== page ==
"Self-serving, poorly mounted TV-movie. And it's boring, too."
Frankly I don't think I'm qualified to review made-for-network-TV movies. Given that 85% of them are not much more than cheaply-made filler used to showcase 43 minutes of advertising, I figure the less said about the made-for-TV flicks, the better. Generally they vanish without a trace and the pain they inflict upon the world is short-lived and quickly forgotten.But once in a while one of these movies escapes and makes its way to a DVD release, and such is the case with Murder in Greenwich - a movie that manages to be mindless, aimless and boring with an effortless consistency. Directed by former genre filmmaker Tom McLoughlin, this one's every bit the ABC Sunday Night Movie you'd expect, only not one the network would choose to broadcast during Sweeps Week.
We all remember Mark Fuhrman, right? That globally humiliated racist detective who got his 15 minutes of infamy during the O.J. Simpson trial? Yeah, him. It seems after that such an auspicious debut in the national spotlight, Fuhrman fancied himself a real-live Columbo and headed off to a tiny little white-bread burg in New England. Why? Because Fuhrman was intent on researching a murder both 22 years old and long since considered unsolvable.
So essentially what we got is: one amazingly familiar extended episode of CSI, mixed with the stunningly uninteresting revelation that -hey- ultra-rich white folks can cover up small-town murders if they really want to, plus we're inundated with an endless voice-over-from-beyond-the-grave (courtesy of our long-dead-teenage-girl-murder-victim) AND most irritating of all components: a limp-wristed redemption tale of a known racist and perjurer who desperately wants people to forgive him and therefore produces a movie in which he's the misunderstood hero.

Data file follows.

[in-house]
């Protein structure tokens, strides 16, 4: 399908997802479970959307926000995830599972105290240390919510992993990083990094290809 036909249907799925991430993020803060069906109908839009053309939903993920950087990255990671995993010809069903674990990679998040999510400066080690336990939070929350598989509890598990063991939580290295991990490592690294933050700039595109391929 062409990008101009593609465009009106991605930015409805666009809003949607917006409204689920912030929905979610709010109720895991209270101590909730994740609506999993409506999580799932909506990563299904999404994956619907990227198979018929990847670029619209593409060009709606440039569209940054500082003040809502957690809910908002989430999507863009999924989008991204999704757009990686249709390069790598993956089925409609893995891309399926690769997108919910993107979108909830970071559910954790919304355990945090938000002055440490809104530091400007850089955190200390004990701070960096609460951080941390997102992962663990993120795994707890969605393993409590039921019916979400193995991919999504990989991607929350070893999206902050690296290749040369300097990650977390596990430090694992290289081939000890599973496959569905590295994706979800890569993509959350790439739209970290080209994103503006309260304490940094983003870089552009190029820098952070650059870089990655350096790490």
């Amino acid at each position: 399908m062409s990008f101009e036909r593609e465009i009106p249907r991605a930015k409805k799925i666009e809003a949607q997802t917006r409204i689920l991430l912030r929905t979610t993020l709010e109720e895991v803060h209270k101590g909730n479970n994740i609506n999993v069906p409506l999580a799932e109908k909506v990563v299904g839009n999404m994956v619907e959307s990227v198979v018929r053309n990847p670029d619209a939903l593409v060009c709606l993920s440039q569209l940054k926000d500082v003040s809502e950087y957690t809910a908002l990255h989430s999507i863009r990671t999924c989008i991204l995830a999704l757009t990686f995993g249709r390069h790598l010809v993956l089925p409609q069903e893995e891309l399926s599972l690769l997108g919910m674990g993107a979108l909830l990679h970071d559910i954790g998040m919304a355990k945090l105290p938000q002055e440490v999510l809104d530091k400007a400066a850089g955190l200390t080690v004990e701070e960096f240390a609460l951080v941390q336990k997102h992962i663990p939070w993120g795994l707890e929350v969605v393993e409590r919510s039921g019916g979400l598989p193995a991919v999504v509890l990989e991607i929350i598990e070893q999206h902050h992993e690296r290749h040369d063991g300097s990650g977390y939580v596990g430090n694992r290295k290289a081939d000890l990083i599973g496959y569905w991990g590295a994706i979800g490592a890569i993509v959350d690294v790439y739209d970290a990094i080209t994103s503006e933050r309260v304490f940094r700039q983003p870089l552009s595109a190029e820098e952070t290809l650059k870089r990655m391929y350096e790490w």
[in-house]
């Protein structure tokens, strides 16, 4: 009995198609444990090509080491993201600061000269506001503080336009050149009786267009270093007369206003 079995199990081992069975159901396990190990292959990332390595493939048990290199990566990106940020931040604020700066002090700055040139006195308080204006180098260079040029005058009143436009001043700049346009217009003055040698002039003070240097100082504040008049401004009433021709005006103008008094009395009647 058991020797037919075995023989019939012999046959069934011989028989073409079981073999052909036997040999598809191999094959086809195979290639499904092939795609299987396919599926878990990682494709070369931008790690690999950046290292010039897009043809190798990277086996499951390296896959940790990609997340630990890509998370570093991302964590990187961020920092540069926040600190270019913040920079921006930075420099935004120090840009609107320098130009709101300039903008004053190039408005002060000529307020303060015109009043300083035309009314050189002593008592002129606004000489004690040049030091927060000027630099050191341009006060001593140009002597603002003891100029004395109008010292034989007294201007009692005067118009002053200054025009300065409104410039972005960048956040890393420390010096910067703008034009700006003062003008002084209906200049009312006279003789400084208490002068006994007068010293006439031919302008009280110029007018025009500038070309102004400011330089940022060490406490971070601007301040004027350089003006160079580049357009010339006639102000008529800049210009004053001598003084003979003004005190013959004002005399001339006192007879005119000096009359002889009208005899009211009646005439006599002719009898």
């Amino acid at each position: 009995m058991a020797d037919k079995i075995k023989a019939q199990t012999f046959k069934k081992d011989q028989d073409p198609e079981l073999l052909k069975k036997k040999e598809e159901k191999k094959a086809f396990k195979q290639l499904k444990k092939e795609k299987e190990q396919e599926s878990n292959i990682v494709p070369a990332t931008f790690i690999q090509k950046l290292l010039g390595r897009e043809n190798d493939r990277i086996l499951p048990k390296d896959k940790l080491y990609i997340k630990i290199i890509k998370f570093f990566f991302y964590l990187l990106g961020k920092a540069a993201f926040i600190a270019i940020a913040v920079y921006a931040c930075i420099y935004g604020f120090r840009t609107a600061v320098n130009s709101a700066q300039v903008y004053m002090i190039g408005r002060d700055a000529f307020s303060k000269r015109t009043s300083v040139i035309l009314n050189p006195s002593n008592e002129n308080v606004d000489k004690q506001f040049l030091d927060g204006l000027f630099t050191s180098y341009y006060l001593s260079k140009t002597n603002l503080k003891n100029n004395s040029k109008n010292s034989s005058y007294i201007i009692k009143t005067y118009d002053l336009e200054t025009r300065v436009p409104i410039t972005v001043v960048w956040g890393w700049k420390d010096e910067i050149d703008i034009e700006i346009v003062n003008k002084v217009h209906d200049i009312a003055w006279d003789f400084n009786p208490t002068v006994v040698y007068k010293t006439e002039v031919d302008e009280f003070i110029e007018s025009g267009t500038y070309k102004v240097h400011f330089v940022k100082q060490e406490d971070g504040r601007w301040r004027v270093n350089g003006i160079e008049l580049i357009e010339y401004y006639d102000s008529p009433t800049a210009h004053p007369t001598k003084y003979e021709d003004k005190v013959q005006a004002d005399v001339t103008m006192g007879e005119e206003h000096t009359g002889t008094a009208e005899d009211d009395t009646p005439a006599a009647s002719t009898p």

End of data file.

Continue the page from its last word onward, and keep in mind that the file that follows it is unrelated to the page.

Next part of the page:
Christopher Meloni does the best he can with an irretrievably unsympathetic role, while Robert Forster (clearly not riding much of a post-Tarantino resurgence) capably anchors a few of the project's less yawn-infested sequences. But both actors are cast adrift in overstarched TV-flick dialogue, overbaked red herrings and those ever-annoying burps in the narrative that arrive when your "film" is produced with commercial breaks in mind.
Keep in mind that Fuhrman travels to Greenwich not to discover the murderer, but to write a BOOK about the 22-year-old slaying of a beautiful young girl, and you'll have a clear indication of how civil-minded this ghoulish affair really is.That trip led to a novel, and said novel was translated into this movie, thus proving the long-suspected and sad truth that ANYone in America can get rich so long as they end up on TV somewhere.